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“This is not a drill!” with a link to the latest presidential election poll – Facebook posts like these clutter my newsfeed. While I’m glad students are paying attention to politics and passionate about their position, many students’ lack of agency or their decision to remain inactive this election cycle frustrates me. Millennials have the power to have a real impact on this election. I’ve taken to posting upcoming volunteer opportunities to let people know that there is something they can do to make their political preference a reality.

And there are myriad ways to get involved, even in the next three weeks before the election. While I have strong beliefs leaning in one direction, I firmly believe that political activism is an important value, regardless of ideology. I’m thrilled to help make that happen, even if it isn’t for my favored candidate. Getting involved beyond complaining on Facebook is not only personally meaningful, but it has also been shown to be effective according to political science.

The first action you should take is to make sure you are registered to vote. The New Jersey deadline is Tuesday, Oct. 18, and the form is here. The registration deadline in a few other states has already passed and more deadlines are looming in the immediate future, not allowing room for procrastination. Find a buddy and peer pressure each other into printing and submitting the form together to make sure it actually happens. There is actually a study that shows how people tend to procrastinate on registering! You can confirm that you are registered to vote by checking at iwillvote.com.

If you are voting somewhere other than in Princeton, be sure to research what your state requires you to do to vote absentee. Many states have deadlines, both to request absentee ballots, which could also be very soon, and to mail in the completed ballot. After you request your ballot, don’t forget to check your Frist mailbox every third day or so to see if your ballot has arrived. Once it does, I would strongly recommend filling it out right away and mailing it back before you forget or lose it – those things happen!

Another option is to vote early, during fall break, if you are heading home. Fall break is a week-and-a-half before the election, so some states will have opened polls by then, although not every state offers early voting. This is a great option if you like to vote in person or if you missed the absentee deadline in your state. However, early voting is only offered at some polling places, which can be spread out and open at limited times, so if you want to do this, be sure to research to make sure it is possible to do so.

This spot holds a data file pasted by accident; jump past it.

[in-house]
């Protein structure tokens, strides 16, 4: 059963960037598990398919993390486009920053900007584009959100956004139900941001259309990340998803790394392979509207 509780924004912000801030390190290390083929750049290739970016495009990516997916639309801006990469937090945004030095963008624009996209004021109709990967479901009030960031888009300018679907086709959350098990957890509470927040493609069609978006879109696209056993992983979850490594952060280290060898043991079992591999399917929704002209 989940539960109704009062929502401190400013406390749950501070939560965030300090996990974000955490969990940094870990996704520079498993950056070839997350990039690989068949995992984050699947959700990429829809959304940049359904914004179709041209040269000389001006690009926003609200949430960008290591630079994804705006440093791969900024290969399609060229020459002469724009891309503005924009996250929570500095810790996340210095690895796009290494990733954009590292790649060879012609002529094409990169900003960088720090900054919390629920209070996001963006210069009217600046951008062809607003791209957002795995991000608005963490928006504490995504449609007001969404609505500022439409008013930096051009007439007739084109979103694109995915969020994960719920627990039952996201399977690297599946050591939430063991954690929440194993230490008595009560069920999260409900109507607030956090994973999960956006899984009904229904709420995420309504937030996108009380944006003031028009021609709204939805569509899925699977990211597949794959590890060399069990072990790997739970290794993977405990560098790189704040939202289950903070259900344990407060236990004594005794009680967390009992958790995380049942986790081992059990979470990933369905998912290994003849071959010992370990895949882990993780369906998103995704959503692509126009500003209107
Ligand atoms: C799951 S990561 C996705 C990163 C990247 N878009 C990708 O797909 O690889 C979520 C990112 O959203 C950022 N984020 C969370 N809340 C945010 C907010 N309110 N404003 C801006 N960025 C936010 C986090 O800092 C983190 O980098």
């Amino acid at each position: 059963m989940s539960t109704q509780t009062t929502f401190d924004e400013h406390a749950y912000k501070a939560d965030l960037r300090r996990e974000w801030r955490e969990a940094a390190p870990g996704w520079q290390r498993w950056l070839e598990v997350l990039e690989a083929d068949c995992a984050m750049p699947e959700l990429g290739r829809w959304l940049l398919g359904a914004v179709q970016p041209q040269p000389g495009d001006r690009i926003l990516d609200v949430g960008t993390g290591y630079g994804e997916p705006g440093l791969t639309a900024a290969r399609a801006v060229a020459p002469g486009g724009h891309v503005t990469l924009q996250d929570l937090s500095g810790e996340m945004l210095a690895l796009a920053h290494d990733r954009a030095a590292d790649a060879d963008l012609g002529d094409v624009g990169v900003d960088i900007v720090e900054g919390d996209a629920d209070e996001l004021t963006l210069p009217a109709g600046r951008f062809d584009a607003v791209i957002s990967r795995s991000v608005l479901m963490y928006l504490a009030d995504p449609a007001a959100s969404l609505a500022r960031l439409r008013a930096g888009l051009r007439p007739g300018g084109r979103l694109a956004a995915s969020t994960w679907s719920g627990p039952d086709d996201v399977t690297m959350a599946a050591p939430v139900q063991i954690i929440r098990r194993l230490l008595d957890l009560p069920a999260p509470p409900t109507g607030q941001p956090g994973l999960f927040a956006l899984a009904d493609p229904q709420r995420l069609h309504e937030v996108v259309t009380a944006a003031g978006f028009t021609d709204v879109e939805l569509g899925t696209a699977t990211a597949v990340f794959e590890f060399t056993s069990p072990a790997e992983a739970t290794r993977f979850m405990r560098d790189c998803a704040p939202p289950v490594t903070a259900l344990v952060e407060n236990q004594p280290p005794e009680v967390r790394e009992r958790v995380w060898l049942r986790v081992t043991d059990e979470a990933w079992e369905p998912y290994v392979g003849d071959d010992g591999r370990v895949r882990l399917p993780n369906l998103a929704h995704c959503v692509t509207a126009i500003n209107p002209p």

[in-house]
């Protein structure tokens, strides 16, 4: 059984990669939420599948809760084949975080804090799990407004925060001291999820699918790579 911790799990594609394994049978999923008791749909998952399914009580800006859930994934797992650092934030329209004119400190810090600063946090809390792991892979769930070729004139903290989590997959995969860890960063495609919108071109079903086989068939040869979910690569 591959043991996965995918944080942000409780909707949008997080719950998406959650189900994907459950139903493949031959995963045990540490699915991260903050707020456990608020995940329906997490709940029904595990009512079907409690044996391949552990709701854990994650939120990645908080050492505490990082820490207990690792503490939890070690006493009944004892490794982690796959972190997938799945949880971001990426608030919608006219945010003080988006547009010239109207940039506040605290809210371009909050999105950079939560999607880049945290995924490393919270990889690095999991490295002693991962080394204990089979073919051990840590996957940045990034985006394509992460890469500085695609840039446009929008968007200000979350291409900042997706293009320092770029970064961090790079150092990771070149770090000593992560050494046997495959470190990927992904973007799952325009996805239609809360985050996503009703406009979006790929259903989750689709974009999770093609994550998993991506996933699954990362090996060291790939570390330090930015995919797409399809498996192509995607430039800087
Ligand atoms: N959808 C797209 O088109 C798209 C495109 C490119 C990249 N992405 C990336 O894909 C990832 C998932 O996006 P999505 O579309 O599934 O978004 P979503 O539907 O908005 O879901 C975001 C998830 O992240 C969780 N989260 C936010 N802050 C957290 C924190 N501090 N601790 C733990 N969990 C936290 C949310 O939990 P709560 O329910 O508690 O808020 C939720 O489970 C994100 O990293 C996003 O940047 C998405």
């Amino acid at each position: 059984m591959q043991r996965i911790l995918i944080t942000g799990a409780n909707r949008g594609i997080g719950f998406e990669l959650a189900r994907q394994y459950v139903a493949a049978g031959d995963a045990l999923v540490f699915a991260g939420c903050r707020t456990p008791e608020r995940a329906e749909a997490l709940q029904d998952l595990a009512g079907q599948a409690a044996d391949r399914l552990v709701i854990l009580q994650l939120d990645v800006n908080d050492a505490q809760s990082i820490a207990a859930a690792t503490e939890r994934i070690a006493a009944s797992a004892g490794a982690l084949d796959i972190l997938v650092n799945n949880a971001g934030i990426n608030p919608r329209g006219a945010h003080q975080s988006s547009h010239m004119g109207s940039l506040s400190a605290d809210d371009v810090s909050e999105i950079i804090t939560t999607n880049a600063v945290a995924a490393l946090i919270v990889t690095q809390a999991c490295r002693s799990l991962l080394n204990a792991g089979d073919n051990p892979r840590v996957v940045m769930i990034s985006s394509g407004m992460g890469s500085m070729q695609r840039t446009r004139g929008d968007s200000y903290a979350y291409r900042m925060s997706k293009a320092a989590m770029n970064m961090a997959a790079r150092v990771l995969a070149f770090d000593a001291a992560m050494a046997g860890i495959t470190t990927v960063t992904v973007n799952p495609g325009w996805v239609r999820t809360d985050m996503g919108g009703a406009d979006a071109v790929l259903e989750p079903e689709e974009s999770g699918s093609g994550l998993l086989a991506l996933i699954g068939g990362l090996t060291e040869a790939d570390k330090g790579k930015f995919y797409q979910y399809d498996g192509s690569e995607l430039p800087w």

As you are waiting to vote though these next three weeks, you needn’t sit idly by. Campaigns are organizing field work across the country. This refers to organized efforts to reach out to voters, whether by phone or in person by canvassing, which is knocking on the doors of voters. When doing this, you try to persuade people to support the candidate you are working for, recruit people to volunteer, and provide voting information, like polling locations, to make sure known supporters are able to go vote. In Princeton, volunteers tend to both reach out to others in the area for local elections, but might also work for candidates in Pennsylvania, since it is a closer election there for the presidency and Senate. Students, both undergraduates and graduates, have been organizing volunteer efforts on campus, so it is easy to take a study break for a few hours to talk to voters, with no experience necessary, as the campaigns train you!

I’ve been canvassing in Pennsylvania on the weekends, as it is an incredibly important and close swing state in the election. Admittedly, I was feeling tired from a busy week of class work last weekend and had two papers to write for the following week. So I was not looking forward to going, even though I had committed to driving to Pennsylvania. After some breaking news one Friday, I was suddenly re-motivated to spend my Saturday morning talking to voters. I joked to my roommate, “Canvassing will be good in the short term, since I have a lot newly on my mind that I want to share with voters. However, perhaps canvassing was not quite as good in the long run because of my papers, but oh well.”

And then, I corrected myself. “Actually, good in the short term, bad in the medium run, because of my papers this week, and great in the long term.” Although we can get caught up in the Orange Bubble, events are transpiring in the real world with actual, long-term consequences. These are events that we should care about and that we can impact. So while I don’t recommend completely abandoning your academic work in the next month, I do realize that other occurrences do matter more.

Michelle Obama recently remarked that, in 2012, it was voters under the age of 30 who provided the margin of victory for President Obama in four battleground states. And it didn’t take many votes. In Virginia, the margin equaled 31 votes per precinct; in Pennsylvania, it was about 17 votes per precinct; in Ohio, only about 9 votes per precinct; and in Florida, only 6 votes per precinct. So, if domestic and international affairs are important to you, you should participate and vote, because you can make a difference.

Marni Morse is a politics major from Washington, DC. She can be reached at mlmorse@princeton.edu.

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